Resistance is the love for whatever you are doing. You care so much about what you’re doing that you don’t believe you’re doing it well enough, causing an everlasting need to be better. Resistance is unfortunately accompanied with a slew of symptoms, with one being fantasies of what you can be. They are said to be the sign of an amateur. In video games, it’s a sign of going the right way when you encounter the most resistance. While an amateur, like myself, has head in the stars at all times, loving the idea of what he’s doing, the professional has learned that success comes as a byproduct of work. The professional concentrates on the work and allows rewards to come or not come, when the time is right.
Professionals and amateurs are different in more ways than we think. While conventionally it’s thought as amateurs do it for love while professionals do it for money, the truth is not the same as that preconceived notion. In reality, the amateur simply does not love what he does enough to do it as a vocation, seven days a week. Instead, the amateur sidelines it for something else that makes money, however money is not what makes a professional-a professional; it is only commitment. The professional has sacrificed money and an economically stable life in order to pursue a more satisfying and virtuous feeling through their craft.
It causes pain in me knowing that the difference between the professional and amatuer is one of commitment and sacrifice. The pain is not physical, it is mental. It gives me cognitive dissonance, as I’ve learned that the goal of college and life is to pursue a stable life and job, allowing me to support a family. There is a voice in the back of my head that tells me to abandon all of that and simply pursue the virtue I find from art. I can silence that voice and I always have, yet once I get to college and decide that my major is philosophy, I learn that the virtuous desire is the only one worth pursuing. Aristotle teaching me that money is only an external advantage and not a good relating to my own soul. The stoics and Epictetus telling me that virtue is the only good thing in my control. If I make choices according to nature and feed what my soul needs, then I will live a happy life. One can only imagine that pain, the one telling you that what you’re doing is wrong and you’ve known all along what is necessary, however, that same thing you deem as necessary is not generally going to support you in the things that are not under my control (according to the stoics).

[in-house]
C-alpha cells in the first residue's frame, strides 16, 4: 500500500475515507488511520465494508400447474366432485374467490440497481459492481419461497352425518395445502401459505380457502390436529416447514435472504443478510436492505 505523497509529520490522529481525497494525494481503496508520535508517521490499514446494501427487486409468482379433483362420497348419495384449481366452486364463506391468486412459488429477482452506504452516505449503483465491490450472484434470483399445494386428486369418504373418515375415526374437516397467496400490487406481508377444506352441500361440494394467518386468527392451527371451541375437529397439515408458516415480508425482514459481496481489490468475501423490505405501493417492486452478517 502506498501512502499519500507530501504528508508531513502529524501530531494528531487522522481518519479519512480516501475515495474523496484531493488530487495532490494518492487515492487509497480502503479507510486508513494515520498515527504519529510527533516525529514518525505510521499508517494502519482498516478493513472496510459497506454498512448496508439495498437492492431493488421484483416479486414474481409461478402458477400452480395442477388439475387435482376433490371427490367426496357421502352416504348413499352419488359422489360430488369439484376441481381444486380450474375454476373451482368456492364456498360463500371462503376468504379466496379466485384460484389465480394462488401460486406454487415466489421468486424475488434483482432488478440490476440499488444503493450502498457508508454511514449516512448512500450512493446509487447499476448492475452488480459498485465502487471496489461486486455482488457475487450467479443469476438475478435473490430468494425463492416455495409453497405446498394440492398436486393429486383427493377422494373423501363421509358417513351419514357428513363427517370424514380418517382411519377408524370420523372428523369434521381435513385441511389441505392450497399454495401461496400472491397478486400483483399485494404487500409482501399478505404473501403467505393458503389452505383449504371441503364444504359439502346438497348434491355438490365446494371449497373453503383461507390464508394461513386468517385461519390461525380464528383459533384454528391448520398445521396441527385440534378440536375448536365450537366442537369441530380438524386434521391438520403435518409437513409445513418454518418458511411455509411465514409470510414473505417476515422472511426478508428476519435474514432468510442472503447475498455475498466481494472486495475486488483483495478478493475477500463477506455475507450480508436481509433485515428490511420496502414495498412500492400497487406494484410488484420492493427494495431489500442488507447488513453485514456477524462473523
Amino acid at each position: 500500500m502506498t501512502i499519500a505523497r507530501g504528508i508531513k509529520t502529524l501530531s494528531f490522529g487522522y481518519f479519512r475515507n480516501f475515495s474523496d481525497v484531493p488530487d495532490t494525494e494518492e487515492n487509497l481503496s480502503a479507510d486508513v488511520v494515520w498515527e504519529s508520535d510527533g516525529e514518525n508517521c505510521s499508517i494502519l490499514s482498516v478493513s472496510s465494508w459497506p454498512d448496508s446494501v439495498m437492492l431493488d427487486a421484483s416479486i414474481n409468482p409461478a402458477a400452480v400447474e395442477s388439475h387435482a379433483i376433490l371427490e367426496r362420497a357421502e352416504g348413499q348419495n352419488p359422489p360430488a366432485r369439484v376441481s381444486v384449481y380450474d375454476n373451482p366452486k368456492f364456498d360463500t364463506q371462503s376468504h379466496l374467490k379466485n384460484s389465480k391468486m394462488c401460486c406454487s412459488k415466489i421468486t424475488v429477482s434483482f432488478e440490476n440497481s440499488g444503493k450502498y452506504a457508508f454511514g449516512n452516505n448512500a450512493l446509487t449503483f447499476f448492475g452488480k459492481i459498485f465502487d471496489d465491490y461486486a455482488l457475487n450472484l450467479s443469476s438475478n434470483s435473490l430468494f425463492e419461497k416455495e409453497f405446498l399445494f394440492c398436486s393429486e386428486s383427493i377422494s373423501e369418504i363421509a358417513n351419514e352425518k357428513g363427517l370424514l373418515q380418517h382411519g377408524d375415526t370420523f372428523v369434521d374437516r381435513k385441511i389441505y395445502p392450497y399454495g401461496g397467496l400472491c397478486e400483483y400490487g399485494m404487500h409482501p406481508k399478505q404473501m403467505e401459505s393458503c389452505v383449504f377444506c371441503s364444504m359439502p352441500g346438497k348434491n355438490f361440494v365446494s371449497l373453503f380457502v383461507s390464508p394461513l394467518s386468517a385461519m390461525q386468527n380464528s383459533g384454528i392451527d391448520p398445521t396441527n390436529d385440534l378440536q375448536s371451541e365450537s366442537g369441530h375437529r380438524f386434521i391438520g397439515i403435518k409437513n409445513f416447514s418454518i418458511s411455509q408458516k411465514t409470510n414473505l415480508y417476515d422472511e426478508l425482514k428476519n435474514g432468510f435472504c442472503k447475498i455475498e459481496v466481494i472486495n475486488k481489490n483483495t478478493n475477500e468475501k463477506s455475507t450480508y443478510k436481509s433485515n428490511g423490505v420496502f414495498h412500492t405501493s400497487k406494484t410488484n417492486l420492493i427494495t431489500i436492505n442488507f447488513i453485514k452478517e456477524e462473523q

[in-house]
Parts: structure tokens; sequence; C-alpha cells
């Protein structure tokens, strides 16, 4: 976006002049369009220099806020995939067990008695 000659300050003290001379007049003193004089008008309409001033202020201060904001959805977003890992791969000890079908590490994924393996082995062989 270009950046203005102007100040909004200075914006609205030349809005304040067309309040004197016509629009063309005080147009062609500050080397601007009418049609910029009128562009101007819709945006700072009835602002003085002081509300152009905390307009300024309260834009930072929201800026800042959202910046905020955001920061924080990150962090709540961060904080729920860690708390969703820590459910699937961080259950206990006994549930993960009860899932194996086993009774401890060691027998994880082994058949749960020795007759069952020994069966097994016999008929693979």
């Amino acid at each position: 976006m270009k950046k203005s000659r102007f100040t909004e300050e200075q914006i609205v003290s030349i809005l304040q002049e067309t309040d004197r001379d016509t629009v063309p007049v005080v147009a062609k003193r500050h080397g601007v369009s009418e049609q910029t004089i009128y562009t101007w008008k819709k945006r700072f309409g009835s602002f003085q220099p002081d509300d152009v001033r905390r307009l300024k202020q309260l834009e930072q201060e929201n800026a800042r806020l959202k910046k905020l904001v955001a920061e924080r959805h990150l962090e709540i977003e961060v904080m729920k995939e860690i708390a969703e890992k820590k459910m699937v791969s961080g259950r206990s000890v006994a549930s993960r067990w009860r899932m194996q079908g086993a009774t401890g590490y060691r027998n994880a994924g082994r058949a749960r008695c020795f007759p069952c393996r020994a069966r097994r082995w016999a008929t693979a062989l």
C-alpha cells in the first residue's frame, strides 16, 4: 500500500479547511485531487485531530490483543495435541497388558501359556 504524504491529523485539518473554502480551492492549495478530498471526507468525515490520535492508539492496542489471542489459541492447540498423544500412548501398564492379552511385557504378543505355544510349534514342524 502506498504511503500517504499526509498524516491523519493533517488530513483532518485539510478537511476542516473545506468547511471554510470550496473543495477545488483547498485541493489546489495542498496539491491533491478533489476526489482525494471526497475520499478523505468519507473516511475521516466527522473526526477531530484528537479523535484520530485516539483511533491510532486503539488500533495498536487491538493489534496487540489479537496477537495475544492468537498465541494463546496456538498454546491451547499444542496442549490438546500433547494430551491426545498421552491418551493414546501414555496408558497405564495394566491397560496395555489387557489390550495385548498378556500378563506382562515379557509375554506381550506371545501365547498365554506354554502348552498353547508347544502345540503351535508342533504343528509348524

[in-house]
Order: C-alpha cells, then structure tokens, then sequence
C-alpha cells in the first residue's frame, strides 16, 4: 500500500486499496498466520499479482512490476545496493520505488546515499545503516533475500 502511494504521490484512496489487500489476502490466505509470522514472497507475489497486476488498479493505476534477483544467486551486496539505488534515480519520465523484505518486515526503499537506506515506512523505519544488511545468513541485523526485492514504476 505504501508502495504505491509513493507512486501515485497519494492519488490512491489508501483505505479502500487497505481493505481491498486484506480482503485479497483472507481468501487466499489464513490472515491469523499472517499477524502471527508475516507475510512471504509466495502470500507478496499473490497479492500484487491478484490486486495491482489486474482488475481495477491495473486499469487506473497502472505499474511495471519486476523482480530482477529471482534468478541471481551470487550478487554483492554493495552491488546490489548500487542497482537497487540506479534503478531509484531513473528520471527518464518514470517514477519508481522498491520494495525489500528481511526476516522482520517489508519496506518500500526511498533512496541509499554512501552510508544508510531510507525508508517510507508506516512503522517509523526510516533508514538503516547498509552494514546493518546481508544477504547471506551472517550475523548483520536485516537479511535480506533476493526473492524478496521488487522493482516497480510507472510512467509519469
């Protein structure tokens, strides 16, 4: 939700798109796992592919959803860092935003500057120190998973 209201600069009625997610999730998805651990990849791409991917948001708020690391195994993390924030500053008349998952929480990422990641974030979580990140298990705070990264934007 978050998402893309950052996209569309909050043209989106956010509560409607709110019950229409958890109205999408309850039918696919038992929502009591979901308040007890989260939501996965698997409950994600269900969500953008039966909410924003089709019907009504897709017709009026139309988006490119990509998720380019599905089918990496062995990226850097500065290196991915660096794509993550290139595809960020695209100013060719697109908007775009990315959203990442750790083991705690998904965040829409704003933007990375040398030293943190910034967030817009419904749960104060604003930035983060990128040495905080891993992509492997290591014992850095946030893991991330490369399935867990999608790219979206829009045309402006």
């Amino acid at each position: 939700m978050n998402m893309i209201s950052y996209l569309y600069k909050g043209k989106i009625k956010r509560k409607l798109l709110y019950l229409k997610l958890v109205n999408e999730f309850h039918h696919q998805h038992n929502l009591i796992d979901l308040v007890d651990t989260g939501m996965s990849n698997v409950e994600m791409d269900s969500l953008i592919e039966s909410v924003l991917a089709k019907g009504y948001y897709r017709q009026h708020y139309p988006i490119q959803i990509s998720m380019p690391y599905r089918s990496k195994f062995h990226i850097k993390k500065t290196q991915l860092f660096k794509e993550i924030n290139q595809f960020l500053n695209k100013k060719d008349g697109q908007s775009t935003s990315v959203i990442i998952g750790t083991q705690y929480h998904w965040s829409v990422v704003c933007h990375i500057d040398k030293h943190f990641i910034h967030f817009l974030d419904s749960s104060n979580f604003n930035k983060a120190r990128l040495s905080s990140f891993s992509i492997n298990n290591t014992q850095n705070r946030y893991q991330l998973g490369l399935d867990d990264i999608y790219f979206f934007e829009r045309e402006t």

From my perspective, resistance is framed in the disguise of realism. I cannot commit myself to writing because in the stage of life that I am in right now, it doesn’t seem realistic or wise. If I dropped out of college today and did nothing but write my stories 8 hours a day and 7 days a week, then they would be done within a month. The only problem is that it is not guaranteed that anyone will like them or purchase them. Like I mentioned earlier, money is not the goal but when it is something done full time then I will need something to survive off of and my parents aren’t going to love me being cooped up in my room in their house waiting for a book to get picked up for the rest of my life.